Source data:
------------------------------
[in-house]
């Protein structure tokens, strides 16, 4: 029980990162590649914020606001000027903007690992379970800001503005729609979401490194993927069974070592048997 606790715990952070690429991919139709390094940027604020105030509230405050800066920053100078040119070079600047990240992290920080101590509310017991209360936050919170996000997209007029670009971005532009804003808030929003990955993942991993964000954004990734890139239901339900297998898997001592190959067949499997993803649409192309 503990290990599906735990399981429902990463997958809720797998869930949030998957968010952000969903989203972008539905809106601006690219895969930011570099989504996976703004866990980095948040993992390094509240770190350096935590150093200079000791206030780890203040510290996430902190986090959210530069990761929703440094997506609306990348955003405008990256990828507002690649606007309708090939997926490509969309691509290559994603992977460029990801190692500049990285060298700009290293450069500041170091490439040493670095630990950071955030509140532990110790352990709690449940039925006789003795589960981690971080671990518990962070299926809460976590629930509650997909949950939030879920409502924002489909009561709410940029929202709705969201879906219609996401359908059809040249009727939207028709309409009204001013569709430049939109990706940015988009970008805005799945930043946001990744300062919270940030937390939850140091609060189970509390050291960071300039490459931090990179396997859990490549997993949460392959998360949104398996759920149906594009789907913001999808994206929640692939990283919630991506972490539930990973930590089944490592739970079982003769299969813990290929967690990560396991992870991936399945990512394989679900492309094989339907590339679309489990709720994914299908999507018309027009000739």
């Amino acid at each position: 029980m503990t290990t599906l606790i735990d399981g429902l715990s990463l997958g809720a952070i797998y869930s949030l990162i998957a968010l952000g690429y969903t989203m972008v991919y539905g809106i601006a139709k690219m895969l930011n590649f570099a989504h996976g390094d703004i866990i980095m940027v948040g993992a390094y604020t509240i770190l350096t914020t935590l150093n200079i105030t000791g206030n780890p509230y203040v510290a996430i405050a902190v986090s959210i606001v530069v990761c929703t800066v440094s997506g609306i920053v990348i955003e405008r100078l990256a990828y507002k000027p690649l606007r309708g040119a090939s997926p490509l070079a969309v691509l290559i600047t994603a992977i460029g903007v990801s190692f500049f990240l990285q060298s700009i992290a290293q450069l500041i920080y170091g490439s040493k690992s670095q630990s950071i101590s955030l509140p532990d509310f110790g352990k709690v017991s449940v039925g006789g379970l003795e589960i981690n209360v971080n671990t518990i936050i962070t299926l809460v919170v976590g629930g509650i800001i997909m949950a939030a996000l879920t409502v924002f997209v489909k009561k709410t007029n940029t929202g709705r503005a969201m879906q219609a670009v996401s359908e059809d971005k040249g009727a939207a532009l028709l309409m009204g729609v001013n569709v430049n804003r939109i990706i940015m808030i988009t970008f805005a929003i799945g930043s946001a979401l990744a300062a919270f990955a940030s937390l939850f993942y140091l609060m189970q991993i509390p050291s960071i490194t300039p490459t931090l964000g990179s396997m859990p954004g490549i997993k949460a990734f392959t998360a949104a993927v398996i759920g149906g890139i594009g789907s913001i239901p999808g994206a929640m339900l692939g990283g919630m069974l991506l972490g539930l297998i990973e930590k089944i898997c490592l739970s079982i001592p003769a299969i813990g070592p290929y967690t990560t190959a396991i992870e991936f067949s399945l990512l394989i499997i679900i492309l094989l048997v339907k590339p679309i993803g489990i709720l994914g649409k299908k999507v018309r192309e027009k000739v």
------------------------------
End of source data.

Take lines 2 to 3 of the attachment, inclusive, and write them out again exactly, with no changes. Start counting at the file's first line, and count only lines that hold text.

């Protein structure tokens, strides 16, 4: 029980990162590649914020606001000027903007690992379970800001503005729609979401490194993927069974070592048997 606790715990952070690429991919139709390094940027604020105030509230405050800066920053100078040119070079600047990240992290920080101590509310017991209360936050919170996000997209007029670009971005532009804003808030929003990955993942991993964000954004990734890139239901339900297998898997001592190959067949499997993803649409192309 503990290990599906735990399981429902990463997958809720797998869930949030998957968010952000969903989203972008539905809106601006690219895969930011570099989504996976703004866990980095948040993992390094509240770190350096935590150093200079000791206030780890203040510290996430902190986090959210530069990761929703440094997506609306990348955003405008990256990828507002690649606007309708090939997926490509969309691509290559994603992977460029990801190692500049990285060298700009290293450069500041170091490439040493670095630990950071955030509140532990110790352990709690449940039925006789003795589960981690971080671990518990962070299926809460976590629930509650997909949950939030879920409502924002489909009561709410940029929202709705969201879906219609996401359908059809040249009727939207028709309409009204001013569709430049939109990706940015988009970008805005799945930043946001990744300062919270940030937390939850140091609060189970509390050291960071300039490459931090990179396997859990490549997993949460392959998360949104398996759920149906594009789907913001999808994206929640692939990283919630991506972490539930990973930590089944490592739970079982003769299969813990290929967690990560396991992870991936399945990512394989679900492309094989339907590339679309489990709720994914299908999507018309027009000739």
């Amino acid at each position: 029980m503990t290990t599906l606790i735990d399981g429902l715990s990463l997958g809720a952070i797998y869930s949030l990162i998957a968010l952000g690429y969903t989203m972008v991919y539905g809106i601006a139709k690219m895969l930011n590649f570099a989504h996976g390094d703004i866990i980095m940027v948040g993992a390094y604020t509240i770190l350096t914020t935590l150093n200079i105030t000791g206030n780890p509230y203040v510290a996430i405050a902190v986090s959210i606001v530069v990761c929703t800066v440094s997506g609306i920053v990348i955003e405008r100078l990256a990828y507002k000027p690649l606007r309708g040119a090939s997926p490509l070079a969309v691509l290559i600047t994603a992977i460029g903007v990801s190692f500049f990240l990285q060298s700009i992290a290293q450069l500041i920080y170091g490439s040493k690992s670095q630990s950071i101590s955030l509140p532990d509310f110790g352990k709690v017991s449940v039925g006789g379970l003795e589960i981690n209360v971080n671990t518990i936050i962070t299926l809460v919170v976590g629930g509650i800001i997909m949950a939030a996000l879920t409502v924002f997209v489909k009561k709410t007029n940029t929202g709705r503005a969201m879906q219609a670009v996401s359908e059809d971005k040249g009727a939207a532009l028709l309409m009204g729609v001013n569709v430049n804003r939109i990706i940015m808030i988009t970008f805005a929003i799945g930043s946001a979401l990744a300062a919270f990955a940030s937390l939850f993942y140091l609060m189970q991993i509390p050291s960071i490194t300039p490459t931090l964000g990179s396997m859990p954004g490549i997993k949460a990734f392959t998360a949104a993927v398996i759920g149906g890139i594009g789907s913001i239901p999808g994206a929640m339900l692939g990283g919630m069974l991506l972490g539930l297998i990973e930590k089944i898997c490592l739970s079982i001592p003769a299969i813990g070592p290929y967690t990560t190959a396991i992870e991936f067949s399945l990512l394989i499997i679900i492309l094989l048997v339907k590339p679309i993803g489990i709720l994914g649409k299908k999507v018309r192309e027009k000739v």